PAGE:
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Posted August 2, 2013
Many of the myths and illusions Fleming debunks have been known to scholars of the Revolution upwards of fifty years. Still, many of them were potent then and now.
This book explores the events and motives of both sides in the American struggle for independence. And, while the focus is properly placed on the actors in the field, the background deliberations in Philadelphia, London and Paris are not forgotten. The work depends heavily on primary sources of diaries and letters of the participants. Fleming's summary in the last pages is an excellent statement of his thesis and is well done.
On the negative side, the author's opinions and snide asides riddle the book and diminish its credibility. After castigating both sides for believing that the struggle could be deciding by one dramatic action, Fleming avows "he probably could have ended the Revolution that afternoon." (August 28, 1776, p.359) Labeling actions "idiocy" and "ridiculous" may please a popular audience, but it reveals of subjectivism. He sets up straw men, such as "the myth of the omnipotent American rifle," that tumble at his mere suggestion. Fleming decries the eighteenth century Pennsylvania's abandonment of the "hallowed principle" of one man, one vote (p. 302) despite that standard's twentieth century origin. Perhaps Fleming tips his hand when he speculates (p. 467) what an "investigative reporter" might have made of the American conduct of the war. His product reflects the headline-seeking reporter rather than the reflective scholar.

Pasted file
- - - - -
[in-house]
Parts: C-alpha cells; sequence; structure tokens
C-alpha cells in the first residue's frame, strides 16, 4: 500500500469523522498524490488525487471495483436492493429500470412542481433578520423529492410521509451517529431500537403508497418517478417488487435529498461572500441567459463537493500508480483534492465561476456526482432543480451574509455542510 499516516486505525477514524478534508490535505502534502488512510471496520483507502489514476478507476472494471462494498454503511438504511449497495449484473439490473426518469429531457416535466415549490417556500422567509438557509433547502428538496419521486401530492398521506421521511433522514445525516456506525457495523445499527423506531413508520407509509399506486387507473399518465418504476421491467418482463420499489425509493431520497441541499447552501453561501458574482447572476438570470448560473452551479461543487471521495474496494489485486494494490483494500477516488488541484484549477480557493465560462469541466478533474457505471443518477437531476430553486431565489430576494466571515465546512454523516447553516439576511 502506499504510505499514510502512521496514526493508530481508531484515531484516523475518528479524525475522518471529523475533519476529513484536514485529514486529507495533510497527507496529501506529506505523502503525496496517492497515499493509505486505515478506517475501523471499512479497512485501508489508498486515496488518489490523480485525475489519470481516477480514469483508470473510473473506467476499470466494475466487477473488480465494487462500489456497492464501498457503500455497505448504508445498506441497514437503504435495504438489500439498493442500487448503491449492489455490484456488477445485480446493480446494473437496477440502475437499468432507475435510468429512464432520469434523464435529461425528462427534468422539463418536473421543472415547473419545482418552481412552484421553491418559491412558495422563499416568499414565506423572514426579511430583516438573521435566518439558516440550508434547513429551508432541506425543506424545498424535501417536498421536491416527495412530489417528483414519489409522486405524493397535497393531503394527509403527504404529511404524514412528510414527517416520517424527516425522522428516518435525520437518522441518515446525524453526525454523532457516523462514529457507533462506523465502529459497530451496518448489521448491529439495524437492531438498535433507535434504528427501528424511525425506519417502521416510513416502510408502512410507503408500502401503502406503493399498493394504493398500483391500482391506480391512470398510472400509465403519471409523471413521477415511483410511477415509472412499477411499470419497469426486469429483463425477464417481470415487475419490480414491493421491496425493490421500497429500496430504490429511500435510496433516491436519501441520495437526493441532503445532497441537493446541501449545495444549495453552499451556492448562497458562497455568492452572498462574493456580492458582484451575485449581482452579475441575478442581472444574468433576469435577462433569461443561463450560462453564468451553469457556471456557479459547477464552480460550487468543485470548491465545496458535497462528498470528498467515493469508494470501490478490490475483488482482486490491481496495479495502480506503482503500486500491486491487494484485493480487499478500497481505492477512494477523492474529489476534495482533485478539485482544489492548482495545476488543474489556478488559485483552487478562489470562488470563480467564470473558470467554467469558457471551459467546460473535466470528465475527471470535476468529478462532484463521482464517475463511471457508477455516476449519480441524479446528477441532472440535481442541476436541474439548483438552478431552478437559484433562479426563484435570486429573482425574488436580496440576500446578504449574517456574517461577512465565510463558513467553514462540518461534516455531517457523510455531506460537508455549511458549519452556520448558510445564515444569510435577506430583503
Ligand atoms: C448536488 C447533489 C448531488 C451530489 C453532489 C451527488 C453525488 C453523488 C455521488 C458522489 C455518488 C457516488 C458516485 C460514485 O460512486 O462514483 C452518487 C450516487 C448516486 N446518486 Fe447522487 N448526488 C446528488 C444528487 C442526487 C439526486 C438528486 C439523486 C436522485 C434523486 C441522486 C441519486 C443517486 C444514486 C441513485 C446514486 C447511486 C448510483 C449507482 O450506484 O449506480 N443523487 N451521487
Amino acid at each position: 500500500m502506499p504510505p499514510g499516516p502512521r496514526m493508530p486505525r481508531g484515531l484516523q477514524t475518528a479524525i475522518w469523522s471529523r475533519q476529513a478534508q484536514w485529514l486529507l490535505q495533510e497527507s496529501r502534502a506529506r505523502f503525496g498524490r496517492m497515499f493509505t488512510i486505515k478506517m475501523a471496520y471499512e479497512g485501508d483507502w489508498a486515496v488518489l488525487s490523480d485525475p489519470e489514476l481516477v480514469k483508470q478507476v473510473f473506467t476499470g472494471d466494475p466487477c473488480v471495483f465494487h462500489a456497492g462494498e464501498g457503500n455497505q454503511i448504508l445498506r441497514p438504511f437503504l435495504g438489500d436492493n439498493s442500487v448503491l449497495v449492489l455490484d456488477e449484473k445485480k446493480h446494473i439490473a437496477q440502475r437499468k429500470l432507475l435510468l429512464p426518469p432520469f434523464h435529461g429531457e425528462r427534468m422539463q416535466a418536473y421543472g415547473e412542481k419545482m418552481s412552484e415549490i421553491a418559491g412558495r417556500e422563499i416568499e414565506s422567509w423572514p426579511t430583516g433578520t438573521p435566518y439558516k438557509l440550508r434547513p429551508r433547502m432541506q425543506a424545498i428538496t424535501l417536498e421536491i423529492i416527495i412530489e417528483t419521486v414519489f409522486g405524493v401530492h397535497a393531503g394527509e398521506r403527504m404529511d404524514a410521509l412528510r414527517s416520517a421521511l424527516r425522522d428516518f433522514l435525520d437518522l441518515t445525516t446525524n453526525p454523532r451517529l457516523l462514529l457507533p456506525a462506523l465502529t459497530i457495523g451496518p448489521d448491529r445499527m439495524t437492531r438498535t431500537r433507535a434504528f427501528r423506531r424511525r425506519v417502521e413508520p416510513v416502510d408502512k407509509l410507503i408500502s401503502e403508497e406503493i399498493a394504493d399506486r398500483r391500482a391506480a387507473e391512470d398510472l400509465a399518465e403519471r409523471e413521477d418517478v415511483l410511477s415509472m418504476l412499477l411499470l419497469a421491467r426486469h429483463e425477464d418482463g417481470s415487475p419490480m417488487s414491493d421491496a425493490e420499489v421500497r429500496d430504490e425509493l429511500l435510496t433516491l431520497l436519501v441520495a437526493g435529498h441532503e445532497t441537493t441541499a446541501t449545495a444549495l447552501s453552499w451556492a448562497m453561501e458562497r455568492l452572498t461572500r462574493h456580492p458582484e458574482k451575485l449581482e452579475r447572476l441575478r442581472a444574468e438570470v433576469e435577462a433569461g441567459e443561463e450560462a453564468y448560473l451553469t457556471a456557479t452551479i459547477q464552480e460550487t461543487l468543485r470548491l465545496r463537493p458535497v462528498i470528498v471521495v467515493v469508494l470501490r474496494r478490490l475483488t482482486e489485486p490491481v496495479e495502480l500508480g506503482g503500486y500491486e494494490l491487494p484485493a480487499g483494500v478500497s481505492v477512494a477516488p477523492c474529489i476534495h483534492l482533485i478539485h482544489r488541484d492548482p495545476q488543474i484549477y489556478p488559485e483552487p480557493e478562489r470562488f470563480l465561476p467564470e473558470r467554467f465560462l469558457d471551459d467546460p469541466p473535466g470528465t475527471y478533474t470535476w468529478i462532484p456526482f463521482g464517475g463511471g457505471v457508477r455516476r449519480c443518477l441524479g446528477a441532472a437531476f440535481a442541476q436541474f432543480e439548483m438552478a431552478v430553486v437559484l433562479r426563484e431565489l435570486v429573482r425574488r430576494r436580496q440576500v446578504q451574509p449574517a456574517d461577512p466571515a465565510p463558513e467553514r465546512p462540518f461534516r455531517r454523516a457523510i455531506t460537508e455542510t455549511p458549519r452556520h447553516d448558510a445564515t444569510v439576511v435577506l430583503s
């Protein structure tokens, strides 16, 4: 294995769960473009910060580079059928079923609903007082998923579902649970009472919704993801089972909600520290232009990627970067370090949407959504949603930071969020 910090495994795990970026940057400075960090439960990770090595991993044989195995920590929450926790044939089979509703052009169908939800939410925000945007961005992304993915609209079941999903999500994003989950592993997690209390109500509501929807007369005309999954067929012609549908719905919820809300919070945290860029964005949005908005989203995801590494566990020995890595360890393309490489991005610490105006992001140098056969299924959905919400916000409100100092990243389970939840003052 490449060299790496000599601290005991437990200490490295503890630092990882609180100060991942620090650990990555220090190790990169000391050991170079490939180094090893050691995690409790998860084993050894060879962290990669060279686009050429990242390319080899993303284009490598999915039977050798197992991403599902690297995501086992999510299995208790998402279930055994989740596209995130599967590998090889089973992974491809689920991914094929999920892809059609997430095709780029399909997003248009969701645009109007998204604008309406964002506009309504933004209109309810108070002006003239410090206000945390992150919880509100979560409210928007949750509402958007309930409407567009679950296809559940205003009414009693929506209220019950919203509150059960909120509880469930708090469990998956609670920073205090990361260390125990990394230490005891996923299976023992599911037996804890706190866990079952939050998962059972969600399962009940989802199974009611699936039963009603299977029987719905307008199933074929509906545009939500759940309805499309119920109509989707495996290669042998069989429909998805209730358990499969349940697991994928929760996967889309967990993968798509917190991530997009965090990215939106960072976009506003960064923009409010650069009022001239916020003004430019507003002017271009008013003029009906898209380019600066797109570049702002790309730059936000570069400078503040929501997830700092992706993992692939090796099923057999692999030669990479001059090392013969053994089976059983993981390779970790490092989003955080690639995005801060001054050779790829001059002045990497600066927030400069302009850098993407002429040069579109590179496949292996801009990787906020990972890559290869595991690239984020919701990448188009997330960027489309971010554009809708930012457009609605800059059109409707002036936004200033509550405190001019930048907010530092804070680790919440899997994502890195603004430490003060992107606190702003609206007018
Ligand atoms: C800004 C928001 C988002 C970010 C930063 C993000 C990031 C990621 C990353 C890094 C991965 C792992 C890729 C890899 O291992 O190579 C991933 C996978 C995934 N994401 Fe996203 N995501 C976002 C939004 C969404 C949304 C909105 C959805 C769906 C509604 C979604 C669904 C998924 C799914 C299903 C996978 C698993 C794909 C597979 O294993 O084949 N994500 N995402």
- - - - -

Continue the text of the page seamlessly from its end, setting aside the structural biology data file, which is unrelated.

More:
An observation: Fleming reports (p. 215), "By the change in weather on March 5, 'much blood was saved,' [Washington] told his brother John Augustine (Jack) Washington. 'This remarkable interposition of providence is for some wise purpose I have not a doubt.'" Washington won a battle by default which he would rather have fought (and possibly lost) by main force. Interestingly, Washington's great "victory" at Yorktown five years later was the same sort of non-battle. By then he was content.
Solid, scholarly work marred by a breathless, emotional presentation.
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Posted July 3, 2013
What I didn't know about the American Revolution would fill a book - this one. What an eye-opening and mind-opening read. Well done, Thomas Fleming.
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